Monthly Archives: April 2012

Snacker Day Saturday: 4/28


This week we’ve had a mix of spring showers and sunny days, meaning that I’ve been alternating between craving warm comfort food and light, delicious treats to keep me cool. The only problem? I always crave ice cream when I come back from a long walk in the sun. Don’t get me wrong – craving ice cream is no problem, but if I were to give in and eat a pint each time that I wanted some, I’d probably start to resemble a nice, round scoop of the delicious stuff.

This week I came up with a snack that looks as beautiful as a freshly decorated cupcake, but is simple and cool. So get outside and enjoy the sunshine, because when you come back from your walk, from mowing the lawn, or from lounging poolside you can whip this up and enjoy a nutritious snack!

Frosted Grapefruit Coolers
1 grapefruit
1/2 cup Greek yogurt
1 teaspoon cinnamon
Optional: 1 teaspoon brown sugar, lemon and lime zest
How To
1. Cut the grapefruit in half. With a knife, cut around the edges of the fruit. Then, cut the fruit into segments, but leave all of the fruit inside of the peel.
2. In a small bowl, mix yogurt with cinnamon.
3. Top the grapefruit with the yogurt mixture. If you want it to look prettier, Put the yogurt in a sandwich bag and then pipe it onto the grapefruit. Next, sprinkle with optional toppings if you’d like.

Hope you enjoy the snack! And to keep this post citrus-y and sweet, here’s your little snippet of literature for the day. It’s a poem that’s a lot heavier than the snack I just suggested, but it’s an interesting one to think about. It’s called “Sunday Morning” and it’s by Wallace Stevens. Hope you enjoy!!


Breaking Clean [Book Review]


This is a memoir that will have you re-reading pages to check that your eyes aren’t tricking you. It’s a memoir that will cause your electricity bill to rise for a couple of nights as you read under lamplight until your eyes just can’t stay open any more. It’s a memoir that will captivate your senses, imagination, and awe as you read about Judy Blunt’s life.

The title of the memoir I’ve just made so many claims about is Breaking Clean. Judy Blunt, who now resides in Missoula, Montana, chronicles her upbringing as a third-generation homesteader on the harsh plains of eastern Montana.  Unimaginable snow storms with winds strong enough to make a house shriek, roads that Blunt describes as “gumbo” in texture surround her childhood home, and frequent, dangerous encounters with both animals and farm equipment make pocks in her like hail does a roof. Not only is Blunt shaped by these natural forces, but also by the codes that regulate life on the plains: the pressure on women to maintain homes, help out on the farm, and expect no credit for either, the strict code imposed to never question an elder, and the constant favoritism of males over females in regards to inheritance and perceived ability. Blunt shoulders these adversities (along with many others) throughout her upbringing and pummels her way through obstacles and self-doubt to determine what she truly wants in life.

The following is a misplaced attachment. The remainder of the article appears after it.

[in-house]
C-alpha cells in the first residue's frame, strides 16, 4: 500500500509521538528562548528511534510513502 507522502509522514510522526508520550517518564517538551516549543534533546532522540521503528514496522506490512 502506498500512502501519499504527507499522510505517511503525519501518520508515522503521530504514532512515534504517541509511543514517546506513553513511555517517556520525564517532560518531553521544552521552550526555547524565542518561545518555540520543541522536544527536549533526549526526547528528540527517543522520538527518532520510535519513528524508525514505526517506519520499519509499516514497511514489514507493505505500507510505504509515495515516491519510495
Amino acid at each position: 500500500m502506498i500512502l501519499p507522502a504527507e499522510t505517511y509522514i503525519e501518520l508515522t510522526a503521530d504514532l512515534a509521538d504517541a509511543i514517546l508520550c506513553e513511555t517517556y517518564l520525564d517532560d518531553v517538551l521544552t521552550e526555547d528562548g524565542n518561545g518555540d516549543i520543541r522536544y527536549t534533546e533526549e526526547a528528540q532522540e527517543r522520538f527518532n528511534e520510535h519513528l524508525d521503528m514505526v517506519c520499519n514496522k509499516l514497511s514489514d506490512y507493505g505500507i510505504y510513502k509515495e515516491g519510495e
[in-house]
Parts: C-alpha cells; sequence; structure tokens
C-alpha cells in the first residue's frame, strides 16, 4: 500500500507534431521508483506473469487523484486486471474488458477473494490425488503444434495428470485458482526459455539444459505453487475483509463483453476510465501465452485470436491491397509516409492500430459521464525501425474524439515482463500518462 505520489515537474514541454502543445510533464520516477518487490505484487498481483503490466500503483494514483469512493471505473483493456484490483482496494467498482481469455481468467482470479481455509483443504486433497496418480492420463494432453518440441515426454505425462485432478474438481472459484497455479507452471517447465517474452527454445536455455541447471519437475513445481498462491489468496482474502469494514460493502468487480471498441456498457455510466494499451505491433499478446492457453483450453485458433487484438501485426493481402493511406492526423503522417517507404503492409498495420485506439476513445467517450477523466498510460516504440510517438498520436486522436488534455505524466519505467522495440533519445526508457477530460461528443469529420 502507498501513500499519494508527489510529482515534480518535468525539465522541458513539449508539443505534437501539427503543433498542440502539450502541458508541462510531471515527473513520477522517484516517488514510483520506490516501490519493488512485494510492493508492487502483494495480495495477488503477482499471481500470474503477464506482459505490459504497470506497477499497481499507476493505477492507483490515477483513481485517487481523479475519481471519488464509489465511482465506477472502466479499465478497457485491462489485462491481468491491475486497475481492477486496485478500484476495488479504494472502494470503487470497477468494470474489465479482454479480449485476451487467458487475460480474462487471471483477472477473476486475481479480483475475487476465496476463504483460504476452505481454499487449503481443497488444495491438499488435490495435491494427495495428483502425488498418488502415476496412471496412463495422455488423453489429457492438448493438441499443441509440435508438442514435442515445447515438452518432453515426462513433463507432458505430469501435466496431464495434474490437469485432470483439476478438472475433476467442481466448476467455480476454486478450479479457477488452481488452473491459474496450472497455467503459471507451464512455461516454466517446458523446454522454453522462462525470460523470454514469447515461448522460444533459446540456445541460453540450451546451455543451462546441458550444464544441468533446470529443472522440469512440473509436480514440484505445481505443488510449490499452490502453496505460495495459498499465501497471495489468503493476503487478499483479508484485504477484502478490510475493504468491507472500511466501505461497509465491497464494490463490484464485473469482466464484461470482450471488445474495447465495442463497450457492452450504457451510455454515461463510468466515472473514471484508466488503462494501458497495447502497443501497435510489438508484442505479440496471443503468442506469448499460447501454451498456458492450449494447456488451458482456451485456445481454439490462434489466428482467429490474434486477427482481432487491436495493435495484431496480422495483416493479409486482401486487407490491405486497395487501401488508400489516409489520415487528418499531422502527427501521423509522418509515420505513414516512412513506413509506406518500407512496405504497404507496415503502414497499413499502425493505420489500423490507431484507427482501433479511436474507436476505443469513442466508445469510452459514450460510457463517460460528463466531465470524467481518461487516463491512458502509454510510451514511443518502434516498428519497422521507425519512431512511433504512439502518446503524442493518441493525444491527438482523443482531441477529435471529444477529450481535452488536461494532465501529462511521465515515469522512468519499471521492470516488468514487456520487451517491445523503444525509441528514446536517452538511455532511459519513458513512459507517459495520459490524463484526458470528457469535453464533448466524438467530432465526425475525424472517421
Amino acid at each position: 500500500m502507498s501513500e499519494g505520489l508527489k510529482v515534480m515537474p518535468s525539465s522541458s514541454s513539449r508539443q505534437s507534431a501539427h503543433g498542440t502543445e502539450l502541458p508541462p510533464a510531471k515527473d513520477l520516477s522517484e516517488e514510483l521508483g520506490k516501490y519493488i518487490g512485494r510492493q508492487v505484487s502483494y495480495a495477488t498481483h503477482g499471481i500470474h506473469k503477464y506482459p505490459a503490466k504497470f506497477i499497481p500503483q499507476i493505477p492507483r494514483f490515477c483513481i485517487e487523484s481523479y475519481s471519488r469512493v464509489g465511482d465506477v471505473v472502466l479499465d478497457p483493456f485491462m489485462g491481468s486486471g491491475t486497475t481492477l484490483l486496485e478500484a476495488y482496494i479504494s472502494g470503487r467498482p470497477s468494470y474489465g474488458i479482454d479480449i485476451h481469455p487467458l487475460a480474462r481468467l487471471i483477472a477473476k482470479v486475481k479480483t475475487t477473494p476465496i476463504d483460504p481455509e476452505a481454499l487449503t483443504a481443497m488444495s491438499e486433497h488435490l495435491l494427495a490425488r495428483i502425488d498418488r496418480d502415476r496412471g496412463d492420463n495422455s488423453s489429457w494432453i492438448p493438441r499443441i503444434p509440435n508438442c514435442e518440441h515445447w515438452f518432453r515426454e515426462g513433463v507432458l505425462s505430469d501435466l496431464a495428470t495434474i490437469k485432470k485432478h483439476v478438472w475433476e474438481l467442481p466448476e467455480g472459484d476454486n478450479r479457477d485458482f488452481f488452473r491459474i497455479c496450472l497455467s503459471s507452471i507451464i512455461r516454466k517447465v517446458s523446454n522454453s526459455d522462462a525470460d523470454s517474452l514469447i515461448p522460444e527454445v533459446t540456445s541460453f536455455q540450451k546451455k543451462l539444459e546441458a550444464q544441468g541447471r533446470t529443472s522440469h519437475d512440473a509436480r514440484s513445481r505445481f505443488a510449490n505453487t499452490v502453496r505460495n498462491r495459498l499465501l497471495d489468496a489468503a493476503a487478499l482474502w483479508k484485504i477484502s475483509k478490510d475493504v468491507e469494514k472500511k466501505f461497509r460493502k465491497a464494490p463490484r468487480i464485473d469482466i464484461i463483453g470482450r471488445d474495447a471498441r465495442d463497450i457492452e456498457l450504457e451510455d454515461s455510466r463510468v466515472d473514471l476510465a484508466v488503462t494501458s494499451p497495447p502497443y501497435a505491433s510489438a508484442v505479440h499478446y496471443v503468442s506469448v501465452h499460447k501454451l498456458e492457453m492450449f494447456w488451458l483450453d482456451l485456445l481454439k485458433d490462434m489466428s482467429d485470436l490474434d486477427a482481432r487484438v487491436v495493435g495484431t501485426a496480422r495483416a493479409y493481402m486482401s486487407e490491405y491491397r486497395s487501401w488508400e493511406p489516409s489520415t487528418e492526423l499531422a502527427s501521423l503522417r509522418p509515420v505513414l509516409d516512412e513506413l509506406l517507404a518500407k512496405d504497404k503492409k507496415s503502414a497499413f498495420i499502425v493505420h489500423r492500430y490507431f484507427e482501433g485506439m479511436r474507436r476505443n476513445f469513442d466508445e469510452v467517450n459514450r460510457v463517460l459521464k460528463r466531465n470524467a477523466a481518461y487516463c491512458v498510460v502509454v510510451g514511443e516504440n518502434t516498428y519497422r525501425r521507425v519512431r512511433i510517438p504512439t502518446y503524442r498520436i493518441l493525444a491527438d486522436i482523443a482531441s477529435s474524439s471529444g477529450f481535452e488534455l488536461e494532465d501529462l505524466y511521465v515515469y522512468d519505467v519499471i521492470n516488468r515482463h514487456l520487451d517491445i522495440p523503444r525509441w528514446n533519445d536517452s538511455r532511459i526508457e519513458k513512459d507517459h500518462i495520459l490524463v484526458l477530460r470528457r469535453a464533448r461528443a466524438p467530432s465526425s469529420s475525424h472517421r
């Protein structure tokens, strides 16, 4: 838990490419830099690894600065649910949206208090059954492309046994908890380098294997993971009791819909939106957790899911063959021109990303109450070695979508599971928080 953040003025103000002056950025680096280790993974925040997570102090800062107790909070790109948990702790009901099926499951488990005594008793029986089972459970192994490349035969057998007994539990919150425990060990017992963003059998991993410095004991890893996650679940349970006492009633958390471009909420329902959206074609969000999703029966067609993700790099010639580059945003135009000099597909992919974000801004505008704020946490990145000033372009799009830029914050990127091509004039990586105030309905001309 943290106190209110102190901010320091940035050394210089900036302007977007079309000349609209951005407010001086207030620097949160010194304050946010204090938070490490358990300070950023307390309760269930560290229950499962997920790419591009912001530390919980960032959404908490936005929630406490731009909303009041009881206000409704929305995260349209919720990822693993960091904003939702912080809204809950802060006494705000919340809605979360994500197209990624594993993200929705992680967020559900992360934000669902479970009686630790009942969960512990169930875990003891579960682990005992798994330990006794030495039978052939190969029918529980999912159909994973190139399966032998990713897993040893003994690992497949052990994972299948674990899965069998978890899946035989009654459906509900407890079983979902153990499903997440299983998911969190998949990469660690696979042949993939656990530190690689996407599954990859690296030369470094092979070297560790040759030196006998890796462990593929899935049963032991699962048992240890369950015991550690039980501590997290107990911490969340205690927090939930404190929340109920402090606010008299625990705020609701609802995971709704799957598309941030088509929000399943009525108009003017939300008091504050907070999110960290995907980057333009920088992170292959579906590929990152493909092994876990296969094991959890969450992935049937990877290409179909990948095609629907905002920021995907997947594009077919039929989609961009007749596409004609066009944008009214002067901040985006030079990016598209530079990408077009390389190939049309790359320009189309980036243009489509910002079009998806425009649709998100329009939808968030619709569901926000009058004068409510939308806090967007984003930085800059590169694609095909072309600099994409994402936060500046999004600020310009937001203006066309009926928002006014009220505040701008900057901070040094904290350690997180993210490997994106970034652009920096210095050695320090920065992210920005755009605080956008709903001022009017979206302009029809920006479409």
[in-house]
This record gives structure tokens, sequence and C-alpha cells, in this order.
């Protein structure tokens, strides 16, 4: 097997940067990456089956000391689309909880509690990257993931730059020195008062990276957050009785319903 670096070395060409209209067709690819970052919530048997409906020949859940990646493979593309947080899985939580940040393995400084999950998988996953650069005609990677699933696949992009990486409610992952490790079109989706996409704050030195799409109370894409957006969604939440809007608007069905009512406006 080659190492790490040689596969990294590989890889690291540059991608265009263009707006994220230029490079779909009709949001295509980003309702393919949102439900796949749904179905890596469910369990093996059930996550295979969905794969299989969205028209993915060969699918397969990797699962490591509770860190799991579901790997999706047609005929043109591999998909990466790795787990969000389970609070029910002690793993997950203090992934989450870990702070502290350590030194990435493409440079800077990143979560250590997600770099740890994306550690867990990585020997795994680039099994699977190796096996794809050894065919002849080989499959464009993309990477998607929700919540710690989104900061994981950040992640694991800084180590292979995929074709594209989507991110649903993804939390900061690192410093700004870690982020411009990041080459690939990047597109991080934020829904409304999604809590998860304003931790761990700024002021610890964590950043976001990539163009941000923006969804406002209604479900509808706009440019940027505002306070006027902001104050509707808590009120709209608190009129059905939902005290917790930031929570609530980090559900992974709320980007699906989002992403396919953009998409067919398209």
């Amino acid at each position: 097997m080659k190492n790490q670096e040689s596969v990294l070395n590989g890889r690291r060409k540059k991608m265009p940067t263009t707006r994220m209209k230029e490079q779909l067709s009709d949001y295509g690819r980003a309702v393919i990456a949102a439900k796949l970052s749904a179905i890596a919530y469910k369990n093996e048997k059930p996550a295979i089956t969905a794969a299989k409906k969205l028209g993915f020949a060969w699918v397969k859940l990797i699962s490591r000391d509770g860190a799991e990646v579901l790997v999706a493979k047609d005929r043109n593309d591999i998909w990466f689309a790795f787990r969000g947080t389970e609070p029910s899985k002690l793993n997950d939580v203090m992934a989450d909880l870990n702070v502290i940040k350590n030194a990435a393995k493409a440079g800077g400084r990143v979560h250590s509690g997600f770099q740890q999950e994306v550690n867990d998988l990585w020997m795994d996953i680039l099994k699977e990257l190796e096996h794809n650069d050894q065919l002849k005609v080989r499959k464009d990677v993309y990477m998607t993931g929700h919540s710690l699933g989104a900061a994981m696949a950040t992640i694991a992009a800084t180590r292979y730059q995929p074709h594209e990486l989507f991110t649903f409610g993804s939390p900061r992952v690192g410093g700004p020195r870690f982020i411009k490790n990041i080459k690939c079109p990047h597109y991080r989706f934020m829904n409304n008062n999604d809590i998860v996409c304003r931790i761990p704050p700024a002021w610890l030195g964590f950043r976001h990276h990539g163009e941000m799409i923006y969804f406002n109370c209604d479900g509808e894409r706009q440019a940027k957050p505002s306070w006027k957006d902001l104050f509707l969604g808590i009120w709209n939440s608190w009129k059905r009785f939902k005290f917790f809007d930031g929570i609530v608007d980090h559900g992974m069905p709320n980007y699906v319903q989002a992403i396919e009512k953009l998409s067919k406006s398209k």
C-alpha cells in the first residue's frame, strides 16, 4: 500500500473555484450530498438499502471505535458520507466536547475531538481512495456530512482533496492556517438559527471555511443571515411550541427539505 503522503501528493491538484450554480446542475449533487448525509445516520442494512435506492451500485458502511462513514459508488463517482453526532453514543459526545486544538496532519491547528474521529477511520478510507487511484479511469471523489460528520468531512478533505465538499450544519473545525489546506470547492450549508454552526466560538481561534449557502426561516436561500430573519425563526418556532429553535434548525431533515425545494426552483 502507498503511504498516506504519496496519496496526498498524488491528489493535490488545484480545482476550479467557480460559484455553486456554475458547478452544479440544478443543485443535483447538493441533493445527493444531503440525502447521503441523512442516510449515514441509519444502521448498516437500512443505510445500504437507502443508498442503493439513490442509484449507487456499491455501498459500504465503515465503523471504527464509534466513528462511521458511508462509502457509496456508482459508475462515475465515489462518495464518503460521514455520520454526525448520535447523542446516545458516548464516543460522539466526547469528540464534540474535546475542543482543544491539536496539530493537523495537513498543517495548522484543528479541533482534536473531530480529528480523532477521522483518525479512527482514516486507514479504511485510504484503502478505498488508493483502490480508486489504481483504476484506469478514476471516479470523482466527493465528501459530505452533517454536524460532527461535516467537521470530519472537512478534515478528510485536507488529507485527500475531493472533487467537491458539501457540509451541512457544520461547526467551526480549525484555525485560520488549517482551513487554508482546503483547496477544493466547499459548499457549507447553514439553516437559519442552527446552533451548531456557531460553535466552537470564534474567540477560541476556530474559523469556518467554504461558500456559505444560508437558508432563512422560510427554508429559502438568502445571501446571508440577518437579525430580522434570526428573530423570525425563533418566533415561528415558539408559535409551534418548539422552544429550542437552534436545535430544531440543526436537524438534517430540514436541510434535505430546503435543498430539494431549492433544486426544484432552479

The community that Blunt grows up in is small, set in tradition, and shaped by the land. Homesteaders in this part of Montana live in near-isolation. They rely on themselves to produce enough food to last through frigid winters. They rely on the men to tend to the cattle and the business. The women are expected to keep up with housework, canning, gardening, raising kids, cooking, and assist their husbands when they can. Each person who lives out on these plains works as hard as a human body can. This impeccable work ethic ingrained in Blunt is highlighted once she goes to high school. It is the norm for high-school students from the plains to pay room and board in order to live in town and go to school. On top of these adult responsibilities, adjusting to life in a city, living without parents, and succeeding in academics, Blunt picks up a job at a local diner where she is awarded a bonus on her paycheck because she works so hard. If this doesn’t demonstrate to you Blunt’s commitment to succeed and her unfailing trait of putting every ounce of herself into a task, I don’t know what does.

Parallel to the nature that surrounds these tough homesteaders, Blunt experiences periods of tragedy in her life, but also celebrates in harvest. She describes situations such as a massive wildfire racing toward her home, torrential downpours that make the roads nearly impassable when she needs to go to the hospital, snow storms that obliterate masses of cattle, and with them any hope of success for the year. She elaborates on her schooling experience in a one-room schoolhouse, reflects on the introduction of plumbing and electricity into her life, shares stories of how she kept herself entertained with her brothers and sisters where games included fire and facing bulls head to head. There are tender moments in the memoir: bonds formed with farm animals who had to be killed for the family to survive, intimate details of rage and disbelief as she physically transitions into a woman, feelings of isolation and loneliness from the perspective of Blunt as she craves any form of attention or acknowledgment from males in society, and the communication of a feeling of suffocation in a community where women were expected to remain in their places and complete massive amounts of work without any sign of weariness or grudge. The multitude of topics, situations, emotions, and syncretism between the actions of nature and the feelings of man make this memoir potent in its power to foster genuine emotion within the reader.